I squeezed in two glasses of sparkling wine before the flight was called which made for a floating-like walk to the awaiting aircraft. Boarding was quick and it appeared I would have an empty business class cabin for the flight to Sydney.

After take-off I was presented with the delicious options of a ‘cheese plate’ or a ‘cheese plate’. Unimpressed by getting the same snack as on the previous flight, I sucked it up and ate my cheddar. The cabin manager obviously took note of my frown lines and offered me something from the economy menu. I decided on the New Yorker sandwich which was a passable excuse for a late lunch but filled the spot. I again had a vodka mocktail to help pass the time.

Cheddar cheese - really?

The crew on this flight were more attentive and the cabin manager was a bouncy chap that loved to talk and laugh (which also helped pass the time). We landed in Sydney on-schedule, but due to apron congestion were late arriving at the gate.

The Verdict

Whilst I’m a Virgin Australia fan, I felt a little underwhelmed in the food and beverage offering on these flights. To be fair, these flights are classified as ‘Snack’ flights as they fall outside the typical breakfast / lunch / dinner mealtimes. The seats are proper business class seats so you get more elbow room but the awkward omission of a footrest is strange – hopefully the airline installs these in the future.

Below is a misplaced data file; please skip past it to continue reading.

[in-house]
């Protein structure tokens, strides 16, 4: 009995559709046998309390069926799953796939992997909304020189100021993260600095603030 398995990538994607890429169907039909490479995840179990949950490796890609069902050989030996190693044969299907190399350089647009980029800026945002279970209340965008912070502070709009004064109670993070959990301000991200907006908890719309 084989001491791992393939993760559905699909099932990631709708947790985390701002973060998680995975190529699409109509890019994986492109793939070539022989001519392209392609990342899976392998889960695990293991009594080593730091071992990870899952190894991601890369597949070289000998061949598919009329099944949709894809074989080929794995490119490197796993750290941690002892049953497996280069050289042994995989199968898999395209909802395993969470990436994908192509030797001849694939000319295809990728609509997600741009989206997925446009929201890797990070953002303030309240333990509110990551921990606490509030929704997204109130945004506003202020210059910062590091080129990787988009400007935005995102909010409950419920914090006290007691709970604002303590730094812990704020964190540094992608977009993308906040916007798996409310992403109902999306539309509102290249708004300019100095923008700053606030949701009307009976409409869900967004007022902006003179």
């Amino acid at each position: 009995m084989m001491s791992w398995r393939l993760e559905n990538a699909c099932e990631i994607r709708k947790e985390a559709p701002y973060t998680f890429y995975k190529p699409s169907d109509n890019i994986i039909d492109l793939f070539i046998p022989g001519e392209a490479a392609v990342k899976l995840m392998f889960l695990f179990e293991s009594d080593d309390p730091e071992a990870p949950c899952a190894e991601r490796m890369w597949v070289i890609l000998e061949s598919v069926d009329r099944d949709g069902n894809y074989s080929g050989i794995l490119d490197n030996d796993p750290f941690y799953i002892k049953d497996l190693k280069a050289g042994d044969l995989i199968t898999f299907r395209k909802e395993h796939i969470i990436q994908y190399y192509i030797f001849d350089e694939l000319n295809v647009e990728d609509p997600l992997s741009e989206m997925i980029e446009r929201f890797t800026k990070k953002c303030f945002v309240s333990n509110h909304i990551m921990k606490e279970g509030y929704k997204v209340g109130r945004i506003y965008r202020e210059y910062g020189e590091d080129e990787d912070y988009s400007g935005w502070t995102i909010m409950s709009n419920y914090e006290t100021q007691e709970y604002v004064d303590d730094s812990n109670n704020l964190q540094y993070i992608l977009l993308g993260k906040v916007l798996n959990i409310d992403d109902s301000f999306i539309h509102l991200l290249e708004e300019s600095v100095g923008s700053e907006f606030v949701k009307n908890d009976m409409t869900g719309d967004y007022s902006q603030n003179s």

The broader Virgin Australia proposition including frequent flyer program and airline lounges makes for an exciting alternative to Qantas. Whilst they don’t ever say they will be the same as Qantas, they may need to improve on some of the finer details to woo over the Qantas-centric business traveller.

Would I fly Virgin Australia domestic business class again? Probably not on the short east coast routes, but I would seriously consider the product on longer flights like Perth (which uses larger A330 aircraft and has a enhanced in flight offering).

Have you flown business class on Virgin Australia?
What was your impression – Pass or Fail?

Check out our other Virgin Australia review – Queenstown to Sydney on DJ89 here.

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2 Responses to Flight Test: Virgin Australia’s 737 Business Class

  1. John Boxall says:

    You will be happy to know that dinner will soon be on all business flights from 1800h – so no more late night snack cheese platters.